Business

Economists Believe They Found The Central Problem In The US Economy

(REUTERS/Lucy Nicholson (L) and Jim Urquhart/File Photos)

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Robert Donachie Capitol Hill and Health Care Reporter
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With a largely stagnant economy, numerous projection shortfalls, and failures of Fed monetary policy, experts note that the problems with the U.S. economy can be traced back to really  just a single thing: slack in the labor market.

Slack is by definition the quantity of labor and capital that could be employed, but isn’t and is otherwise inactive.

With workers in the U.S. becoming less productive and businesses spending less on the reinvestment of capital, businesses are able to hire workers at a much lower cost.

Experts note that the possible solution to this problem is for businesses to reinvest in newer and better equipment to make their workers more productive. Due to low wage growth and the slack in the labor market, it is much cheaper for businesses to hire a new worker than to reinvest in capital improvements. Couple that with the fact that U.S. workers are willing to take a lower paycheck to merely have a job, it would appear that businesses will continue to invest in cheaper labor over capital improvements.

In July, the unemployment rate was “significantly higher,” in “7 states, lower in 3 states, and stable in 40 states,” according to a recent report by the Bureau of Labor Statistics. National unemployment has remained steady at 4.9 percent.

According to a 2015 report by the St. Louis Fed, “as inflation increases, wage growth also rises.” The inverse is also true, periods of higher inflation (especially higher than 6 percent) were also periods of lower real wage growth. The report corroborated what has already been said, that such a “reduction in wage growth would be a consequence of slower growth in labor productivity or output per hour.”

With the current trend of slow wage growth (still slower than before the recession) and new workers finding employment shortly after entering the labor force, there appears to be some “room to grow,” according to Business Insider.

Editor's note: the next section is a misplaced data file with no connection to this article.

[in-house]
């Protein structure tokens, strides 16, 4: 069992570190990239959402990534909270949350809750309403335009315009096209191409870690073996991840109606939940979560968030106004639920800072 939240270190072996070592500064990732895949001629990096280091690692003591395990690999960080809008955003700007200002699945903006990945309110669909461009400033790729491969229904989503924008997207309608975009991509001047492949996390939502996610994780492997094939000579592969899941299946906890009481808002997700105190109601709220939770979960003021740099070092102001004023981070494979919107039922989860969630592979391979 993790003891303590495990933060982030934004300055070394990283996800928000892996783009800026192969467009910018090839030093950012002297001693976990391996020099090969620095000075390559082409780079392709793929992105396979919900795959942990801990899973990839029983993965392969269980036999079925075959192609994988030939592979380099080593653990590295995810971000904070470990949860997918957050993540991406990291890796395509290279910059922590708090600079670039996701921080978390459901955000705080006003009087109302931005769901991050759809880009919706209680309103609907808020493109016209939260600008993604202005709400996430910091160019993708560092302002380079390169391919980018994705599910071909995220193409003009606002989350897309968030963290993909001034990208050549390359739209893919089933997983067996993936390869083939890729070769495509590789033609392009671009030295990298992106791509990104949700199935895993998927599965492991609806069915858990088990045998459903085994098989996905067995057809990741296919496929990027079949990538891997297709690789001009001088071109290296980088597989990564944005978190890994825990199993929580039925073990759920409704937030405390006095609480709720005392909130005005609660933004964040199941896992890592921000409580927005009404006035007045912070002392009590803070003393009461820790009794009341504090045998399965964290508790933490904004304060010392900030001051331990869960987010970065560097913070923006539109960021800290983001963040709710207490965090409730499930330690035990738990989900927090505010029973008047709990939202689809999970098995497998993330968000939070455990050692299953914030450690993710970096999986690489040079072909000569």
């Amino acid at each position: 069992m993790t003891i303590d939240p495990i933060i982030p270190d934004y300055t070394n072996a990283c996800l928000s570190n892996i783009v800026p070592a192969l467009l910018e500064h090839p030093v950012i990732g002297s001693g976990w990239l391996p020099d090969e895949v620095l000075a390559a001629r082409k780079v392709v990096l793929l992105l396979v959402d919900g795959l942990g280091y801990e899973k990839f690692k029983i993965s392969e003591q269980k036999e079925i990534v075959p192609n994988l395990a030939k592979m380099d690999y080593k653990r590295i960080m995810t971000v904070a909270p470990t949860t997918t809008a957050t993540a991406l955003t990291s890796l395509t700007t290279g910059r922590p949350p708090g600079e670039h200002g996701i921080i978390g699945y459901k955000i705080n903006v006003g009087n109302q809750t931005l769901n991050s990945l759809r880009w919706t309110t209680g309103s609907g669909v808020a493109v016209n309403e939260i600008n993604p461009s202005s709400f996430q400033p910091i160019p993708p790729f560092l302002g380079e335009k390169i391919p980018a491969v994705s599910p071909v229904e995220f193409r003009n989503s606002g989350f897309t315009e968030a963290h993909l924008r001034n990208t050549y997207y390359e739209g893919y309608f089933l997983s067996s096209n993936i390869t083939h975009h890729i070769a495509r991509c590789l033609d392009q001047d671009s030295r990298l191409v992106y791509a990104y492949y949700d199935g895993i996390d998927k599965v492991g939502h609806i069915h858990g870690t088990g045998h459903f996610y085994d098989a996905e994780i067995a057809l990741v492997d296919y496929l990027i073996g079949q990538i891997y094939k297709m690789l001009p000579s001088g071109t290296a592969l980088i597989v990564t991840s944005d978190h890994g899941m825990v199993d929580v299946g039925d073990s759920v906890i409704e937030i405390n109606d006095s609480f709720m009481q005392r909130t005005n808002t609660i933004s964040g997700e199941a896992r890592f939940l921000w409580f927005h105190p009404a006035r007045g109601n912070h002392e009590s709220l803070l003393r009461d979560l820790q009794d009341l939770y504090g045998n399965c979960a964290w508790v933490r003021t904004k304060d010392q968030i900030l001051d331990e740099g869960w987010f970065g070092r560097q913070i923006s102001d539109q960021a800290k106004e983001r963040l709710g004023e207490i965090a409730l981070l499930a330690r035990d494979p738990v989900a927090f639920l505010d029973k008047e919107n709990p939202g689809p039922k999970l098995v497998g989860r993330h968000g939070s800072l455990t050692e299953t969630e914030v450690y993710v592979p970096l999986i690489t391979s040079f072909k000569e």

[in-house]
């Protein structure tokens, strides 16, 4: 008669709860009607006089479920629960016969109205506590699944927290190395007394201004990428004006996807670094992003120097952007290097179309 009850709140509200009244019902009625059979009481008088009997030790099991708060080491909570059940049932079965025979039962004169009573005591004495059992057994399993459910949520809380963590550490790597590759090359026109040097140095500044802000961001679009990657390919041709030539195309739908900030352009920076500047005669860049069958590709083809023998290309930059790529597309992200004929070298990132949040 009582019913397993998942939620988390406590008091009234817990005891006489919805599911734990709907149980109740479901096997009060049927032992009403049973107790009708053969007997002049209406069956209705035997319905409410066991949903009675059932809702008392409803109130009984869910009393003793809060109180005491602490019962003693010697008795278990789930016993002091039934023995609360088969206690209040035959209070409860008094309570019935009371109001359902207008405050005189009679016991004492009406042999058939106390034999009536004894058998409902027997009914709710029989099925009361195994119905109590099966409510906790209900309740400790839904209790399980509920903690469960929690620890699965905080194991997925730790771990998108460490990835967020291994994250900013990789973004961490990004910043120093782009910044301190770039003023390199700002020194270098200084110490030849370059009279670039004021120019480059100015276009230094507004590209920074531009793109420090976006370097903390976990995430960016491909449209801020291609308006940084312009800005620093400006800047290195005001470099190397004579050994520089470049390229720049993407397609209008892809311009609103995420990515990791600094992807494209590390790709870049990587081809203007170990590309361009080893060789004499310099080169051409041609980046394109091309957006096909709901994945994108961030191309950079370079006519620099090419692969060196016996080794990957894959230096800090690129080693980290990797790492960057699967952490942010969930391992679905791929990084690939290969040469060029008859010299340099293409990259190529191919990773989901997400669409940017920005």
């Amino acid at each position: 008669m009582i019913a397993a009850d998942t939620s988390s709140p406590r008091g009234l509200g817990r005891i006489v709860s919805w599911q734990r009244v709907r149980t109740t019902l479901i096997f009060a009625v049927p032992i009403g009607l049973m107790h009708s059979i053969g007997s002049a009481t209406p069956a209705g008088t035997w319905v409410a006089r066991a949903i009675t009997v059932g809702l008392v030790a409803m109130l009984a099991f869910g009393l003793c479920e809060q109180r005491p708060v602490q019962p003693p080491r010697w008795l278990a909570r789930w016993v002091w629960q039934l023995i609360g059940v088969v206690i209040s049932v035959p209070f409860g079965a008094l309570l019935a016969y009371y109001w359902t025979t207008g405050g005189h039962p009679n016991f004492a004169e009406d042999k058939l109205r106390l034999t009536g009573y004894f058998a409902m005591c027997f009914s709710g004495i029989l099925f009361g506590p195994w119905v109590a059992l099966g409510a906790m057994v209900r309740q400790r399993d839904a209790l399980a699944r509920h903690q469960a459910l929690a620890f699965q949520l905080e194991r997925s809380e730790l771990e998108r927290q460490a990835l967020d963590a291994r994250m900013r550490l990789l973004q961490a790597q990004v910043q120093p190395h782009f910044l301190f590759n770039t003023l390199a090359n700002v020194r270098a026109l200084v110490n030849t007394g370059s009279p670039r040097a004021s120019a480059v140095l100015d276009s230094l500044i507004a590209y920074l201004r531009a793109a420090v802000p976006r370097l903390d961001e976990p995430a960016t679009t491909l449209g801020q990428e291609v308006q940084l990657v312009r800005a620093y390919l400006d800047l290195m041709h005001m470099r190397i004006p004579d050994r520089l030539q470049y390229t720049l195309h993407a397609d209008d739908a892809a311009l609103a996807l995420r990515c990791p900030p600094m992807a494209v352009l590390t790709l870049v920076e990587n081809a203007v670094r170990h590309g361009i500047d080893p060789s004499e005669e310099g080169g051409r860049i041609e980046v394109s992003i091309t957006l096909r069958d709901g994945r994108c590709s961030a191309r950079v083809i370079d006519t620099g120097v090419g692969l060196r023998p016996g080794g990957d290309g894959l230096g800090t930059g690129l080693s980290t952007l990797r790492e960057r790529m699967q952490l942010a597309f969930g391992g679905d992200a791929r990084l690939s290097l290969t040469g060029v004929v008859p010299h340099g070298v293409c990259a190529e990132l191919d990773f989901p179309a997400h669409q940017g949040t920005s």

In a presidential election year, the question comes to mind of which candidate would do a better job of tackling this problem.

In a previous interview with Scott Greenberg, analyst with the Center for Federal Tax Policy at the Tax Foundation, told The Daily Caller News Foundation that Clinton’s tax plan would “shrink the long-run economy by about one percent,” adding that this decrease is largely because “she is discouraging labor, investment and savings among high-income individuals,” (RELATED: Which Candidate Is Better For Your Bottom Line: Trump Or Clinton?).

The Tax Foundation predicts that her tax plan would “reduce GDP by 1 percent over the long-term due to slightly higher marginal tax rates on capital and labor.” From these predictions, it would seem that with our economy shrinking under her tax plan that we would see neither employment or wage growth under a President Hillary Clinton.
On the other hand, the Tax Foundation estimates that the “Trump tax plan would grow the economy by over 10 percent, somewhere around 11 percent,” reports Greenberg. This is due to the massive tax cuts proposed by Donald Trump. He added that it would “boost incentives to work, save, and invest.”
It would appear from these projections that Trump’s plan to revamp the economy (and given the over 10 percent projected growth in the economy), that Trump’s plan would both help to spur wage growth and lower unemployment.
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